LG: Can you talk a bit about the combat system?

S: We really wanted the game’s combat to keep players moving forward to drive narrative momentum, to be accessible and reassuring to players who come into the game primarily interested in exploring its world and characters, and to be constantly evoking the game’s narrative touchstones. The Moon features very heavily in the imagery of the game and we ended up designing a system where you absorb your enemies attacks and use that to power your own spells, similar to how the Moon absorbs and reflects the light of the Sun. We had a lot of experiments early on and definitely had design safety nets in place with more straightforward combat systems, but the way the combat ebbs and flows as players progress through the game, and how it feels integrated into what’s happening thematically creates a really satisfying better-than-the-sum-of-its-part feeling during playtests. 

a battle screen. stats are on the left, the combat is in the middle. many fireballs fly around the characters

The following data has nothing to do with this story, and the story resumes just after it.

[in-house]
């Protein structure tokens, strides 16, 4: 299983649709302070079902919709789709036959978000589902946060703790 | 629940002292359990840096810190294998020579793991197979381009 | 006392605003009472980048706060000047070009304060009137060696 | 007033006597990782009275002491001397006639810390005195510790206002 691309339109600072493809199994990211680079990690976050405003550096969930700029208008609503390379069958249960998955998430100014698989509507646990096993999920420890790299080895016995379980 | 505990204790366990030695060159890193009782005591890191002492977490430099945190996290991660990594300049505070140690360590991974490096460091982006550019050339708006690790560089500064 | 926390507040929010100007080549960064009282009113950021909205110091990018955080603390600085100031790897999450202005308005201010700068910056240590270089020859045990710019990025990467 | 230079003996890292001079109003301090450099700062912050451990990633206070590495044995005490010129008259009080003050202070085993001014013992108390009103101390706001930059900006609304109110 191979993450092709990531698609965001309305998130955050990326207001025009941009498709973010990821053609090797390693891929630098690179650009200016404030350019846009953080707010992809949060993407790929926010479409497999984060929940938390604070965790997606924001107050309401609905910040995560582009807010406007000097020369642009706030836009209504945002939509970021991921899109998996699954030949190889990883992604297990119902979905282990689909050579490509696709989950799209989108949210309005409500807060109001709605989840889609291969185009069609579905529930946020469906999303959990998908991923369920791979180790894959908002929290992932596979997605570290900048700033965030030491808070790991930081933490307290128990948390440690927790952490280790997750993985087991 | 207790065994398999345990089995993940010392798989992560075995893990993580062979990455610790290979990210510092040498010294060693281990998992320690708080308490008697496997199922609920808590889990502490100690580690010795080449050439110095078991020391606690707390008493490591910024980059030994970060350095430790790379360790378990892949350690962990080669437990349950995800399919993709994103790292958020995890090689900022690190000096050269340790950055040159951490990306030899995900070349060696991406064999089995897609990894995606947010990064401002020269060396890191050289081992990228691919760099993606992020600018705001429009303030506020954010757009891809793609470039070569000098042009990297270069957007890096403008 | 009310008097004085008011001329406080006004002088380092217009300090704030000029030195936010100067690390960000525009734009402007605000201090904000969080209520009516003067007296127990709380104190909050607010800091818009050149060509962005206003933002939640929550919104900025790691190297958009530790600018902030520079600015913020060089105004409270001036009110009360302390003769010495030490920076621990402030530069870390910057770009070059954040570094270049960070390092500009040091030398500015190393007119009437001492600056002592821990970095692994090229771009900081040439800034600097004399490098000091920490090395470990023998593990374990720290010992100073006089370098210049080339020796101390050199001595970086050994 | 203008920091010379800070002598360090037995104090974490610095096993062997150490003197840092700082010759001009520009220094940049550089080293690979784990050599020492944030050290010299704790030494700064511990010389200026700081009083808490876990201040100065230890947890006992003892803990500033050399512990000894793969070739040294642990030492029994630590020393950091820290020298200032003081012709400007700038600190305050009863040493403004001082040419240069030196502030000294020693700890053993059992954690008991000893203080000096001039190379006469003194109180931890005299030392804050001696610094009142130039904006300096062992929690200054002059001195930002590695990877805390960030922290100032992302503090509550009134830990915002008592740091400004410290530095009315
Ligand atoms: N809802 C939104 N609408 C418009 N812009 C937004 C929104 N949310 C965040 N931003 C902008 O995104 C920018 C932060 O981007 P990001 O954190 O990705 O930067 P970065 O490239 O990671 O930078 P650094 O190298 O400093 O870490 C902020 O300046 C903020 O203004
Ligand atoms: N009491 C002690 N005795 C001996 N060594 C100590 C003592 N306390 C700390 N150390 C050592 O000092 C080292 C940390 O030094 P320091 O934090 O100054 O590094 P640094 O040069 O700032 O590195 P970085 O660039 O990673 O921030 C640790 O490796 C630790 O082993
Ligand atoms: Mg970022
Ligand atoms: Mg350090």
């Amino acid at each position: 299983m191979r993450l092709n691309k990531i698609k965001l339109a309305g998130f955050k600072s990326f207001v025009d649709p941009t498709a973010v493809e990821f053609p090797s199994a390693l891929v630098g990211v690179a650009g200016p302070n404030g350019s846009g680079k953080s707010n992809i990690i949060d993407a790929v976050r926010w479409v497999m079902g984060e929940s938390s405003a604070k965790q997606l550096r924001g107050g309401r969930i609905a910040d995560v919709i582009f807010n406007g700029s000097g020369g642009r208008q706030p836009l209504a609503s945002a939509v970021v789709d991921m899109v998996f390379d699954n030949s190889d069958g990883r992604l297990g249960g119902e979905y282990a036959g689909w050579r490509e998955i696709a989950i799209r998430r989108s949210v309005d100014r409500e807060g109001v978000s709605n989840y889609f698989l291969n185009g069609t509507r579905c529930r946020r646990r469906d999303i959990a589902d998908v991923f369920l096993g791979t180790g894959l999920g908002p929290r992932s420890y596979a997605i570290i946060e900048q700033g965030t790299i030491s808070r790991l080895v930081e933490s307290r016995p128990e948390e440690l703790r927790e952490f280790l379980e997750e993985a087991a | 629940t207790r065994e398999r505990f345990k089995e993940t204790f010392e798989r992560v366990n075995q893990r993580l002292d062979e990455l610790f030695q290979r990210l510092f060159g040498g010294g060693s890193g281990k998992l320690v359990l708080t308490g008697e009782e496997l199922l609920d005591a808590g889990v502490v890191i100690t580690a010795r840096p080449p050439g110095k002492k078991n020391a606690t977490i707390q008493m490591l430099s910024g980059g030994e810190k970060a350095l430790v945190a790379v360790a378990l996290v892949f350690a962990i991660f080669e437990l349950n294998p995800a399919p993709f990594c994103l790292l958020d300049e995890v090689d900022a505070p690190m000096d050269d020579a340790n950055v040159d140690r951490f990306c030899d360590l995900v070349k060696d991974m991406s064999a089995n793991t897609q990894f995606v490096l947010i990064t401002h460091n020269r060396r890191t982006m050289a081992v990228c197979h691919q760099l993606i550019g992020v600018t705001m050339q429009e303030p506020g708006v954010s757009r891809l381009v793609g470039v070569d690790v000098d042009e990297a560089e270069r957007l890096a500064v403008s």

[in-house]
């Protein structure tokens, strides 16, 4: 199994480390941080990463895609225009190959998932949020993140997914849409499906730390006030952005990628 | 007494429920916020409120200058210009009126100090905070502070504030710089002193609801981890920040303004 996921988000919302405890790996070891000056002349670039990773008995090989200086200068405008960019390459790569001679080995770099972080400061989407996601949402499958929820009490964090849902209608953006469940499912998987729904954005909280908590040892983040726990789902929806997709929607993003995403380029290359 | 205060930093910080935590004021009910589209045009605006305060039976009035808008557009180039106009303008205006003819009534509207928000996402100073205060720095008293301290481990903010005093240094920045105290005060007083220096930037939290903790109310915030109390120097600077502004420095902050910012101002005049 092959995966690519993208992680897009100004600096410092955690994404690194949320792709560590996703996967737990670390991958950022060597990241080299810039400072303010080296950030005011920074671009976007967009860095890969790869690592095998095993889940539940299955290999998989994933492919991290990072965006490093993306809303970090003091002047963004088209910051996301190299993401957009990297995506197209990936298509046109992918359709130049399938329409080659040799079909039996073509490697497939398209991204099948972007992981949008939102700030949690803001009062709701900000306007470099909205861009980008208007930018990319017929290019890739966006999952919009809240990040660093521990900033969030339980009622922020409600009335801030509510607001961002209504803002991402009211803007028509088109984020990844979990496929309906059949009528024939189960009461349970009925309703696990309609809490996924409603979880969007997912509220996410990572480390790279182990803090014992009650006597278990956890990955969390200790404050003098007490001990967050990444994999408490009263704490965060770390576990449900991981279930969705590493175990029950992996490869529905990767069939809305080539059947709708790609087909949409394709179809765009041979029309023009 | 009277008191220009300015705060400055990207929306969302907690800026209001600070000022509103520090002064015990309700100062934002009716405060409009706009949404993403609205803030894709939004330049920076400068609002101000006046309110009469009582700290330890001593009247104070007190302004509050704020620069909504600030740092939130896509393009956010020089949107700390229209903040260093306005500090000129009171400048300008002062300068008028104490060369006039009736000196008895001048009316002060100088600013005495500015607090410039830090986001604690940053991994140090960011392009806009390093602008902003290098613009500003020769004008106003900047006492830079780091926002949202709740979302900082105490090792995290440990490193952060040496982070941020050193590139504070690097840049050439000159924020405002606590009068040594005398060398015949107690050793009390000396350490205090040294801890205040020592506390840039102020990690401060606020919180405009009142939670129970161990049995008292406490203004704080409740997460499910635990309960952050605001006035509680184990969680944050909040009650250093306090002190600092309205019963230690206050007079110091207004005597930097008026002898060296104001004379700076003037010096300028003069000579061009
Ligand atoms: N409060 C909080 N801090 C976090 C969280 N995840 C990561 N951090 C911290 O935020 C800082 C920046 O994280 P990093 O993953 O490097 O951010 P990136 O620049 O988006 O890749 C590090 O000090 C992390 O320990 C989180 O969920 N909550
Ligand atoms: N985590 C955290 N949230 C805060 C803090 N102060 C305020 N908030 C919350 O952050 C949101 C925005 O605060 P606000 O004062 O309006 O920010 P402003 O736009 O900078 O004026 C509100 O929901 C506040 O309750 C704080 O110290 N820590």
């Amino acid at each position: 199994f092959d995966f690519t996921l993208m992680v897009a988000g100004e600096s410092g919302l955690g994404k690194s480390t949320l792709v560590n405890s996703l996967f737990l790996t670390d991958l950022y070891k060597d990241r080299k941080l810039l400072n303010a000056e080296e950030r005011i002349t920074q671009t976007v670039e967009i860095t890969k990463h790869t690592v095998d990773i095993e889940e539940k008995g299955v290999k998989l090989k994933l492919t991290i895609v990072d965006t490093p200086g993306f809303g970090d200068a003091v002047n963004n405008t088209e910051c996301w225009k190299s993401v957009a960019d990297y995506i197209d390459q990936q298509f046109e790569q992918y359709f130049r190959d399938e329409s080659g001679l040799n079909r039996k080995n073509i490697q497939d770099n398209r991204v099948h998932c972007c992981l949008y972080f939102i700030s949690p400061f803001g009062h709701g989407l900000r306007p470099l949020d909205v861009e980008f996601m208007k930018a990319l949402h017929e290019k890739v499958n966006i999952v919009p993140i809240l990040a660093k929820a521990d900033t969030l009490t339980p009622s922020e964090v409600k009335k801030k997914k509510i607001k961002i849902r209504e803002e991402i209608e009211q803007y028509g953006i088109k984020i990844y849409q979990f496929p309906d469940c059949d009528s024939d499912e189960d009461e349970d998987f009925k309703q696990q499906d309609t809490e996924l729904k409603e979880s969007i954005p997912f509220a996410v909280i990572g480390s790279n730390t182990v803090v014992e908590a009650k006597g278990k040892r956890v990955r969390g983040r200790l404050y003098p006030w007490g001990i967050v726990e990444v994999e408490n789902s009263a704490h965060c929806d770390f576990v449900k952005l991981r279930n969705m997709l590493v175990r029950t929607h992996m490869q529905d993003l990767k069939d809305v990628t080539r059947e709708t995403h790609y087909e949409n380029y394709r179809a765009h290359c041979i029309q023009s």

LG: Has the pandemic affected game development at all? 

S: Absolutely! I mean, the entire game has been developed during the pandemic, which has been different. We all have day jobs and different work hours so communication is happening pretty much everywhere–email, Twitter, Discord, Zoom, etc. I absolutely hate crunch and overwork culture in the industry, and I think the challenge with developing games during the pandemic is that people are being stretched thin in their work and in their personal lives. I really don’t want working on Midautumn to be another source of that for people so we’re really trying to avoid harsh deadlines. As I mentioned with our combat system, we’re also implementing good-enough design safety nets early on that we can fall back to so if we have to delay a feature or a big chunk of content we have the flexibility to do that. It can definitely be a lot to manage but I think the message of the game would be undermined if we were destroying ourselves to make it.